I used to watch a lot of cooking competitions back in high school and believed that chefs in the wild looked like they did when it was down to the final minute and nothing had been plated yet: sauce splattered on counter and plate alike, spoons flying over heads, yelling, smoke and grease clouding vision. Watching most chefs off-camera however, even during a dinner rush, showed a completely different picture. The yelling was usually done in jest, splatters were wiped off counters immediately, tasting spoons dropped neatly into containers filled with water. Whether it was a small breakfast diner or one of the Michelin-starred, the steady rush of guests was tempered by a hyper-focused kitchen that knew just when to fire the shrimp and when to hold back while the pasta boiled.
One of the most frustrating responses I used to get from corporate leadership when I asked which of the innumerable strategies or tactics we should prioritize first in order to meet deadlines was: “All of them”. I’m sure most people will tell you that prioritization is key to being effective in any endeavor and yet during the breakneck rush towards quarterly targets and seasonal software releases, the one who shouts the loudest oftentimes wins. In other cases, the hottest fire gets put out first in a classic mixing up of important vs. urgent. It seems we transform into special snowflakes (“Industry standards don’t apply to us. We’re different”) when the temperature gets cranked up a few degrees and the end result is us being caught in a never-ending cycle of escalations and being “in the weeds” as they say in kitchen parlance.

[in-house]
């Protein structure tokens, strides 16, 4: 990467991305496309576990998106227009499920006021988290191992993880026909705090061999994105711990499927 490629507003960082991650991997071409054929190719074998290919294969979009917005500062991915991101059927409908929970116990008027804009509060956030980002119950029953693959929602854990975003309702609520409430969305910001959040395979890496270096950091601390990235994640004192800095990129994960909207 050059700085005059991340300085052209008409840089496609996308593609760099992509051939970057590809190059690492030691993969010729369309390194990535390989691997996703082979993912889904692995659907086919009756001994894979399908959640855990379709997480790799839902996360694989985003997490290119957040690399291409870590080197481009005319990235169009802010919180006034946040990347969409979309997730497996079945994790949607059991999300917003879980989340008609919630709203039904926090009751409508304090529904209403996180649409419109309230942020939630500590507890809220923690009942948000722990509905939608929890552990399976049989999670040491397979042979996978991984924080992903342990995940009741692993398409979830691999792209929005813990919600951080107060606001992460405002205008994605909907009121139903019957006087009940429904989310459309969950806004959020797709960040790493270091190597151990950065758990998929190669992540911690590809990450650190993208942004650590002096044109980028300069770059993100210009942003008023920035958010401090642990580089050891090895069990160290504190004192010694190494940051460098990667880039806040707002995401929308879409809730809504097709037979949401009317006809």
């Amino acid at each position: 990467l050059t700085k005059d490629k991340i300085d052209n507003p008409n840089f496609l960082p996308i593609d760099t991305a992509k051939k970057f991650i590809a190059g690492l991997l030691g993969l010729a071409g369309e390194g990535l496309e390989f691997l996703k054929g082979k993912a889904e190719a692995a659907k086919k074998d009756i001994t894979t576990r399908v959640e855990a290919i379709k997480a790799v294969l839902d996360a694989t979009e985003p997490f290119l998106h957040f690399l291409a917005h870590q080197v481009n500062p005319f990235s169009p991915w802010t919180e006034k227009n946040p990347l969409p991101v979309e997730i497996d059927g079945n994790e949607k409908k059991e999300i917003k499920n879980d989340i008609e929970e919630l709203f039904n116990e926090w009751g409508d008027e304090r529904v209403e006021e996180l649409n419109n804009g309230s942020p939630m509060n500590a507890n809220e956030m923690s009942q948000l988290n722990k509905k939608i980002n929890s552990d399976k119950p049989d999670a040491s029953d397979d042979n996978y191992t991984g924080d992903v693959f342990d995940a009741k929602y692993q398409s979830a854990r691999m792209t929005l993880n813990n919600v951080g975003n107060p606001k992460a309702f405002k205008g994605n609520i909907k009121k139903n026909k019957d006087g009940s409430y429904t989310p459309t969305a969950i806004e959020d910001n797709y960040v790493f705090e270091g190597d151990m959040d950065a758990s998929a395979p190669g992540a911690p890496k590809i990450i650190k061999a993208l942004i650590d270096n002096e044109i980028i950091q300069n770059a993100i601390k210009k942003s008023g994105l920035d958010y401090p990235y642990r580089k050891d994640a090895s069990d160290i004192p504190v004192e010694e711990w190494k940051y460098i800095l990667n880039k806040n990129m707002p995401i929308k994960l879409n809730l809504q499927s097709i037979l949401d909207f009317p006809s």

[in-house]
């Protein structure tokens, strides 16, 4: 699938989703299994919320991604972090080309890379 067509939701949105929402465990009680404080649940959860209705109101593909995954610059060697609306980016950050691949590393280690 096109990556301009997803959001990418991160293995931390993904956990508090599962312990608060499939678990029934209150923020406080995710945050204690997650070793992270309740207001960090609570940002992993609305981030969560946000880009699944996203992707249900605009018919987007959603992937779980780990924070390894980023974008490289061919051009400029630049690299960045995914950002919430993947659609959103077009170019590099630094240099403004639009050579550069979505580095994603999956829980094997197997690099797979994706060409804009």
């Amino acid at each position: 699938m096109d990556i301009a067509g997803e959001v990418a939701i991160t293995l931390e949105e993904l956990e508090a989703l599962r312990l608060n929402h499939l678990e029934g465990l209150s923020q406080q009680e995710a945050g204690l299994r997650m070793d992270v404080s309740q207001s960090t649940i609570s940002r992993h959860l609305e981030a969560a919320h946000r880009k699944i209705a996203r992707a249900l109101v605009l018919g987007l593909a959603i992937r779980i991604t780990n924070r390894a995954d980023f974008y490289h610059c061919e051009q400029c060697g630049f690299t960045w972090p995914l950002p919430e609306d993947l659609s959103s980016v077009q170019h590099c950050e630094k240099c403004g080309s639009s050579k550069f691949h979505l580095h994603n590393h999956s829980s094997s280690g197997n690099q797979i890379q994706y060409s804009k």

It’s tempting to think everything is a priority right now. Bills need paying, children need schooling, partners need loving, all while the uncertainty of jobs, health, and normalcy swirl through the air thick as the smell of burning sauce. While it’s even more tempting to double our efforts or throw more people at the problem, there can definitely be too many cooks in the kitchen and simply throwing more meat into the oven won’t get you more roasts faster. The priority of the day is whatever aligns to the agreed upon mission. If it’s giving your most loyal customers assurance that you’ll be with them through this crisis, work on that. If it’s making sure all appetizers got sent out, it’s OK not to start your mains even if some inhaled their salad and are rushing you for their pasta.
These days my priority is just making sure I remember to eat and if it means ending a Netflix binge, interrupting a productive writing session, or foregoing a workout, so be it. I must eat enough. Nothing else matters.